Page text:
Lost in the nuclear noise? N. Korea in cahoots with Syria

Monday, March 12, 2018
 | 
J.M. Phelps - Guest Columnist

J.M. Phelps (CSpotlight.com)While we are hopeful about the denuclearization of North Korea, are we as hopeful about preventing other forms of weapons of mass destruction from being developed?


In what appears to be a surprising turn of aggression to compliance, North Korean dictator Kim Jong-un is willing to begin negotiations with the President Donald Trump that would result in the proposed denuclearization of the country. As South Korea acknowledges there is talk of the suspension of nuclear and missile tests in the area, let us note this is the first time Kim Jong-un and his government is showing a willingness to completely remove the nuclear threat in an effort to improve the regime's relationship with the United States.

False hope? Or a potential truce looming from the White House? Time will tell.

"Only under the right conditions" would President Trump begin negotiating with North Korea. Considering we are talking about a moratorium on nuclear and missile programs less than a year after that regime delivered a dying Otto Warmbier to our front doorstep in what I consider a mob-style show of force, I ask: Can we trust Kim Jong-un?

chemical weaponsA month ago, an unpublished report by U.N. experts indicated North Korea has been supplying the Syrian government with chemical weapons for the last two years. It's not surprising to see Syria's interest in chemical weapons, as there have been countless reports these weapons (composed of chlorine gas or sarin gas) have been repeatedly used on their own people.

In response to the chemical weapon exchange between North Korea and Syria, Dr. Herb London of the London Center for Policy Research says, "What you have here is a very interesting development. You may recall when the war occurred in Iraq, there was a lot of discussion about weapons of mass destruction. There are so many Americans that believe Bush lied, and people died. You've heard that claim."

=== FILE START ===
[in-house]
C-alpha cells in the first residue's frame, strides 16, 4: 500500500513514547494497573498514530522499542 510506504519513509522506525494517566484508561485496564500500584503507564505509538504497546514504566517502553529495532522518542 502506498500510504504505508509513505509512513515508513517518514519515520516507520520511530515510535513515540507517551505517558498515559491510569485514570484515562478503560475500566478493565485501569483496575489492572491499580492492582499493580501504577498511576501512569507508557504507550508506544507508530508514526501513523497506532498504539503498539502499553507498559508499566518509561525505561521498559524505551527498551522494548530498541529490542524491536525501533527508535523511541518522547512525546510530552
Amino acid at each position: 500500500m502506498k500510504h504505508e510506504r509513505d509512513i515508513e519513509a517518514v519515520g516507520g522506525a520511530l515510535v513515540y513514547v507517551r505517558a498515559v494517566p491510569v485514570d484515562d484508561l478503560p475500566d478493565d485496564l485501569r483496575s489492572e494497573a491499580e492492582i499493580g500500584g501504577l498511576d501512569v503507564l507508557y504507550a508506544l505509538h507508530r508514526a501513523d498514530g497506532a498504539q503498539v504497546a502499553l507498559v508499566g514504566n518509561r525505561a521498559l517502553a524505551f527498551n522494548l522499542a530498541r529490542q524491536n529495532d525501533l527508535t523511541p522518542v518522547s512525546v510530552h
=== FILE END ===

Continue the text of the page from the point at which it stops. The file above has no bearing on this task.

London continues: "They were talking about nuclear weapons – but they overlooked the fact Syria was the recipient of so many of the chemical weapons that were delivered from Iraq. This occurred largely because they share a border with Syria and they thought the chemical weapons would be secure in the area."

London

While the dismantling of the nuclear threat looms, will we simply ignore the black market sale of chemical weapons? "That is a very important dimension of this issue," says London. "As far as the sale is concerned, it's a sale that goes back and forth. The Syrians have some very sophisticated chemical weapons, and the North Koreans are developing chemical weapons." While Bashar al-Assad and Kim Jong-un help one another finance nuclear weapons, ballistic-missile programs, and materials for the production of chemical weapons, we center our thoughts around the potential for negotiations about nuclear weapons.

It's quite logical to conclude the North Koreans are developing chemical weapons for one obvious reason: a means to destroy human life. London confirms, "If, in fact, their nuclear facility is destroyed by an American attack – an unlikely scenario, but a plausible one – then it seems to me the North Koreans would rely on chemical weapons as their weapons of mass destruction."

NK Supreme Leader Kim Jong-unIf the American people are going to believe in security, they need to see sanctions cease to be evaded. It's one thing to impose a sanction, but it's another thing to see them actually work as global threats to our country and its allies become more and more prevalent.

"I think it's important to understand the background, the history, as well as the threat that now exists," concludes London. "Obviously, the threat goes beyond Syria. This is largely because the North Koreans could use chemical weapons in any direction. Plus, chemical weapons are not the restraint that would exist if you would drop a bomb. You drop a tactical nuclear weapon and there is a restraint of area in a certain diameter. [But] in the case of chemical weapons, depending on the wind and a whole variety of conditions, it could virtually go on for hundreds of miles."

While we are hopeful about the denuclearization of North Korea, are we as hopeful about preventing other forms of weapons of mass destruction from being developed?

The United States and its allies in the international community need more effective enforcement and accountability measures for sanctions that have proven to be overtly ineffective time and time again. Recovering from Obama's idiotic policies dealing with rogue states and their insidious devices is a task the current administration must be diligent to diminish, leaving no stone unturned.


J.M. Phelps is a Christian activist and journalist based in the Southeastern U.S.

This column is printed with permission. Opinions expressed in 'Perspectives' columns published by OneNewsNow.com are the sole responsibility of the article's author(s), or of the person(s) or organization(s) quoted therein, and do not necessarily represent those of the staff or management of, or advertisers who support the American Family News Network, OneNewsNow.com, our parent organization or its other affiliates.

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